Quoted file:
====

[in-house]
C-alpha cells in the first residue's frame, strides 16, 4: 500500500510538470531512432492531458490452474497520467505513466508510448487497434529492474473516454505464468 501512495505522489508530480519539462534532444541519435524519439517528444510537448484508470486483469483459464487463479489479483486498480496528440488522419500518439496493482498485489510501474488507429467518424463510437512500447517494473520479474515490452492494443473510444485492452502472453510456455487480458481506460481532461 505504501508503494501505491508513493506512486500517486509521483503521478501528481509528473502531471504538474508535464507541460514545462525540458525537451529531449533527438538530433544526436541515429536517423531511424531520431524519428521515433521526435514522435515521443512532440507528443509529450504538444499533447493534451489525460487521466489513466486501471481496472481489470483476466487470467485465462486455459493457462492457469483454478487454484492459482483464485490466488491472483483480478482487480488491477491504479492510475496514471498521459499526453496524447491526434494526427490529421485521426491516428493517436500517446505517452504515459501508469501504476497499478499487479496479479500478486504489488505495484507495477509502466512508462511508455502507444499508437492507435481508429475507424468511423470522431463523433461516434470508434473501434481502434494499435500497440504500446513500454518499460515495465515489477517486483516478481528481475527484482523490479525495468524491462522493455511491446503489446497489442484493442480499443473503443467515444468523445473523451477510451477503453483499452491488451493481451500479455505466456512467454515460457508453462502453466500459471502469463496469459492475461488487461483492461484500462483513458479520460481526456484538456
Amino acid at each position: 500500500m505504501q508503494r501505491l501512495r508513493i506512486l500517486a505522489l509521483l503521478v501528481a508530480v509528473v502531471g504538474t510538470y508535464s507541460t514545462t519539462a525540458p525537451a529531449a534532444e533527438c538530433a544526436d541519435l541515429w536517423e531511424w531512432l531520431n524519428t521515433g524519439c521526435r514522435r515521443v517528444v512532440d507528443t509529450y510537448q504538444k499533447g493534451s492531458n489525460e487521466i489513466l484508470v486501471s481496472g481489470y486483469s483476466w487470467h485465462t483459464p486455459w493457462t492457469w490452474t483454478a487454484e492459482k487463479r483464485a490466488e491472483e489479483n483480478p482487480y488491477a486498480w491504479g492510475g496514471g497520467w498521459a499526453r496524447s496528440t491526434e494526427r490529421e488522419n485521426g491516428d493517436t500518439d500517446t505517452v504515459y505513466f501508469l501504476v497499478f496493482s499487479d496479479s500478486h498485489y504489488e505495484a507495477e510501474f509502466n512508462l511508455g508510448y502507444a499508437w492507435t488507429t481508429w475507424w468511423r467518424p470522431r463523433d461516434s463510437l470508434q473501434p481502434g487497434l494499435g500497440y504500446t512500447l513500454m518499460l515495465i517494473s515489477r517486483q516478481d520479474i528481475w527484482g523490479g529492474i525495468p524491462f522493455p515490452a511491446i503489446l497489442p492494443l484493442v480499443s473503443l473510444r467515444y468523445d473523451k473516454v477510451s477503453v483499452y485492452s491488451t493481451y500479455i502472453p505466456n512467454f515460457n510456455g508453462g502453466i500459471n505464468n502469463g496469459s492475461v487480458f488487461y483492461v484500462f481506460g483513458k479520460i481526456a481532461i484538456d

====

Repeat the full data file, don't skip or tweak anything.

[in-house]
C-alpha cells in the first residue's frame, strides 16, 4: 500500500510538470531512432492531458490452474497520467505513466508510448487497434529492474473516454505464468 501512495505522489508530480519539462534532444541519435524519439517528444510537448484508470486483469483459464487463479489479483486498480496528440488522419500518439496493482498485489510501474488507429467518424463510437512500447517494473520479474515490452492494443473510444485492452502472453510456455487480458481506460481532461 505504501508503494501505491508513493506512486500517486509521483503521478501528481509528473502531471504538474508535464507541460514545462525540458525537451529531449533527438538530433544526436541515429536517423531511424531520431524519428521515433521526435514522435515521443512532440507528443509529450504538444499533447493534451489525460487521466489513466486501471481496472481489470483476466487470467485465462486455459493457462492457469483454478487454484492459482483464485490466488491472483483480478482487480488491477491504479492510475496514471498521459499526453496524447491526434494526427490529421485521426491516428493517436500517446505517452504515459501508469501504476497499478499487479496479479500478486504489488505495484507495477509502466512508462511508455502507444499508437492507435481508429475507424468511423470522431463523433461516434470508434473501434481502434494499435500497440504500446513500454518499460515495465515489477517486483516478481528481475527484482523490479525495468524491462522493455511491446503489446497489442484493442480499443473503443467515444468523445473523451477510451477503453483499452491488451493481451500479455505466456512467454515460457508453462502453466500459471502469463496469459492475461488487461483492461484500462483513458479520460481526456484538456
Amino acid at each position: 500500500m505504501q508503494r501505491l501512495r508513493i506512486l500517486a505522489l509521483l503521478v501528481a508530480v509528473v502531471g504538474t510538470y508535464s507541460t514545462t519539462a525540458p525537451a529531449a534532444e533527438c538530433a544526436d541519435l541515429w536517423e531511424w531512432l531520431n524519428t521515433g524519439c521526435r514522435r515521443v517528444v512532440d507528443t509529450y510537448q504538444k499533447g493534451s492531458n489525460e487521466i489513466l484508470v486501471s481496472g481489470y486483469s483476466w487470467h485465462t483459464p486455459w493457462t492457469w490452474t483454478a487454484e492459482k487463479r483464485a490466488e491472483e489479483n483480478p482487480y488491477a486498480w491504479g492510475g496514471g497520467w498521459a499526453r496524447s496528440t491526434e494526427r490529421e488522419n485521426g491516428d493517436t500518439d500517446t505517452v504515459y505513466f501508469l501504476v497499478f496493482s499487479d496479479s500478486h498485489y504489488e505495484a507495477e510501474f509502466n512508462l511508455g508510448y502507444a499508437w492507435t488507429t481508429w475507424w468511423r467518424p470522431r463523433d461516434s463510437l470508434q473501434p481502434g487497434l494499435g500497440y504500446t512500447l513500454m518499460l515495465i517494473s515489477r517486483q516478481d520479474i528481475w527484482g523490479g529492474i525495468p524491462f522493455p515490452a511491446i503489446l497489442p492494443l484493442v480499443s473503443l473510444r467515444y468523445d473523451k473516454v477510451s477503453v483499452y485492452s491488451t493481451y500479455i502472453p505466456n512467454f515460457n510456455g508453462g502453466i500459471n505464468n502469463g496469459s492475461v487480458f488487461y483492461v484500462f481506460g483513458k479520460i481526456a481532461i484538456d